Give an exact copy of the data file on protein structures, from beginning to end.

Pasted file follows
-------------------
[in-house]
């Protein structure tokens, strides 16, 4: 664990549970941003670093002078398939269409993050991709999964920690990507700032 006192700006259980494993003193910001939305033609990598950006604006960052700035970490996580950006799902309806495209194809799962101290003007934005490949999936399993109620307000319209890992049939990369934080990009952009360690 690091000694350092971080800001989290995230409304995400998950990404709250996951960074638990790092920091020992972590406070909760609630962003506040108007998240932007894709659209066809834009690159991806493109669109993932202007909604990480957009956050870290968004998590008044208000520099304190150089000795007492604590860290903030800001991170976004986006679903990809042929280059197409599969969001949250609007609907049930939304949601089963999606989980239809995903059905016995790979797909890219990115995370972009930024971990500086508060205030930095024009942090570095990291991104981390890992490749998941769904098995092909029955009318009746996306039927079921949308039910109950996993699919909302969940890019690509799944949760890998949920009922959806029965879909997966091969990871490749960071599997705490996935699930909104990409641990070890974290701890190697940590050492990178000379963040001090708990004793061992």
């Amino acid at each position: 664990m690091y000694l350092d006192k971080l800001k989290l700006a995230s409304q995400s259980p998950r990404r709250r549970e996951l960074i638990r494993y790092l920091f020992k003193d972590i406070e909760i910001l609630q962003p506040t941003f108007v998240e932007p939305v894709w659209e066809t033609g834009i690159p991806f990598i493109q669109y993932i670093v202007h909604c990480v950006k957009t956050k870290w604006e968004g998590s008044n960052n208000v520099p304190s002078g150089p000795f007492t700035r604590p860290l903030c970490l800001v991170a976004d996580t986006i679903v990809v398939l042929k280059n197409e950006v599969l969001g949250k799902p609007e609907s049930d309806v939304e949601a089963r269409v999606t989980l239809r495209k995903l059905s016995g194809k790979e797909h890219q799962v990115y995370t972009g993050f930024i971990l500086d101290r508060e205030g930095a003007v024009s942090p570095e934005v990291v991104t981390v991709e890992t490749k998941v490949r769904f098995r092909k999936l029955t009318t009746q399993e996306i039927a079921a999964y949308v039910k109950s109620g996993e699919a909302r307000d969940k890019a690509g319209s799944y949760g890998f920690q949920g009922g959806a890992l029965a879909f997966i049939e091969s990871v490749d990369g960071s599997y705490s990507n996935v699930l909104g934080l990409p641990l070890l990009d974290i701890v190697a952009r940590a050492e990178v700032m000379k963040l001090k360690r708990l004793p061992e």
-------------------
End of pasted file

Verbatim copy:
[in-house]
């Protein structure tokens, strides 16, 4: 664990549970941003670093002078398939269409993050991709999964920690990507700032 006192700006259980494993003193910001939305033609990598950006604006960052700035970490996580950006799902309806495209194809799962101290003007934005490949999936399993109620307000319209890992049939990369934080990009952009360690 690091000694350092971080800001989290995230409304995400998950990404709250996951960074638990790092920091020992972590406070909760609630962003506040108007998240932007894709659209066809834009690159991806493109669109993932202007909604990480957009956050870290968004998590008044208000520099304190150089000795007492604590860290903030800001991170976004986006679903990809042929280059197409599969969001949250609007609907049930939304949601089963999606989980239809995903059905016995790979797909890219990115995370972009930024971990500086508060205030930095024009942090570095990291991104981390890992490749998941769904098995092909029955009318009746996306039927079921949308039910109950996993699919909302969940890019690509799944949760890998949920009922959806029965879909997966091969990871490749960071599997705490996935699930909104990409641990070890974290701890190697940590050492990178000379963040001090708990004793061992």
């Amino acid at each position: 664990m690091y000694l350092d006192k971080l800001k989290l700006a995230s409304q995400s259980p998950r990404r709250r549970e996951l960074i638990r494993y790092l920091f020992k003193d972590i406070e909760i910001l609630q962003p506040t941003f108007v998240e932007p939305v894709w659209e066809t033609g834009i690159p991806f990598i493109q669109y993932i670093v202007h909604c990480v950006k957009t956050k870290w604006e968004g998590s008044n960052n208000v520099p304190s002078g150089p000795f007492t700035r604590p860290l903030c970490l800001v991170a976004d996580t986006i679903v990809v398939l042929k280059n197409e950006v599969l969001g949250k799902p609007e609907s049930d309806v939304e949601a089963r269409v999606t989980l239809r495209k995903l059905s016995g194809k790979e797909h890219q799962v990115y995370t972009g993050f930024i971990l500086d101290r508060e205030g930095a003007v024009s942090p570095e934005v990291v991104t981390v991709e890992t490749k998941v490949r769904f098995r092909k999936l029955t009318t009746q399993e996306i039927a079921a999964y949308v039910k109950s109620g996993e699919a909302r307000d969940k890019a690509g319209s799944y949760g890998f920690q949920g009922g959806a890992l029965a879909f997966i049939e091969s990871v490749d990369g960071s599997y705490s990507n996935v699930l909104g934080l990409p641990l070890l990009d974290i701890v190697a952009r940590a050492e990178v700032m000379k963040l001090k360690r708990l004793p061992e």